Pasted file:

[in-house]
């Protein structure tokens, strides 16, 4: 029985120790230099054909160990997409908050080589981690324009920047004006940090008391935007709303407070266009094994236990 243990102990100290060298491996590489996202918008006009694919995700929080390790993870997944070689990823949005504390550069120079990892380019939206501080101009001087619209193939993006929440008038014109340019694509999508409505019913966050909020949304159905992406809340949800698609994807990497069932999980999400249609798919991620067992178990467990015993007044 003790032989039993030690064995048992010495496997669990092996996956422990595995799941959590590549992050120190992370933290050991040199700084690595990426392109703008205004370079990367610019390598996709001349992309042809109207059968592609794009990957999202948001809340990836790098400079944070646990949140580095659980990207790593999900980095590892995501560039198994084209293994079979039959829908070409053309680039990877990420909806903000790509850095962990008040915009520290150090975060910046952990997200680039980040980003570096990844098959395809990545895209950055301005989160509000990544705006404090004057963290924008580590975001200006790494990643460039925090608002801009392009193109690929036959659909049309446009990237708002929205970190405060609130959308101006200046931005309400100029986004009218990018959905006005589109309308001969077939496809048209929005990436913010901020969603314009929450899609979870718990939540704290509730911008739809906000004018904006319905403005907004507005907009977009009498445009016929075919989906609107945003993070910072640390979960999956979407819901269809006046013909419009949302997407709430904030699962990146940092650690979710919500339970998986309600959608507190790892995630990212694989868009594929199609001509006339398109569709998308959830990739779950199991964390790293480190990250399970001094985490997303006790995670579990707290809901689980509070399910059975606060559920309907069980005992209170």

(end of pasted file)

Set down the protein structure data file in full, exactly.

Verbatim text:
[in-house]
């Protein structure tokens, strides 16, 4: 029985120790230099054909160990997409908050080589981690324009920047004006940090008391935007709303407070266009094994236990 243990102990100290060298491996590489996202918008006009694919995700929080390790993870997944070689990823949005504390550069120079990892380019939206501080101009001087619209193939993006929440008038014109340019694509999508409505019913966050909020949304159905992406809340949800698609994807990497069932999980999400249609798919991620067992178990467990015993007044 003790032989039993030690064995048992010495496997669990092996996956422990595995799941959590590549992050120190992370933290050991040199700084690595990426392109703008205004370079990367610019390598996709001349992309042809109207059968592609794009990957999202948001809340990836790098400079944070646990949140580095659980990207790593999900980095590892995501560039198994084209293994079979039959829908070409053309680039990877990420909806903000790509850095962990008040915009520290150090975060910046952990997200680039980040980003570096990844098959395809990545895209950055301005989160509000990544705006404090004057963290924008580590975001200006790494990643460039925090608002801009392009193109690929036959659909049309446009990237708002929205970190405060609130959308101006200046931005309400100029986004009218990018959905006005589109309308001969077939496809048209929005990436913010901020969603314009929450899609979870718990939540704290509730911008739809906000004018904006319905403005907004507005907009977009009498445009016929075919989906609107945003993070910072640390979960999956979407819901269809006046013909419009949302997407709430904030699962990146940092650690979710919500339970998986309600959608507190790892995630990212694989868009594929199609001509006339398109569709998308959830990739779950199991964390790293480190990250399970001094985490997303006790995670579990707290809901689980509070399910059975606060559920309907069980005992209170």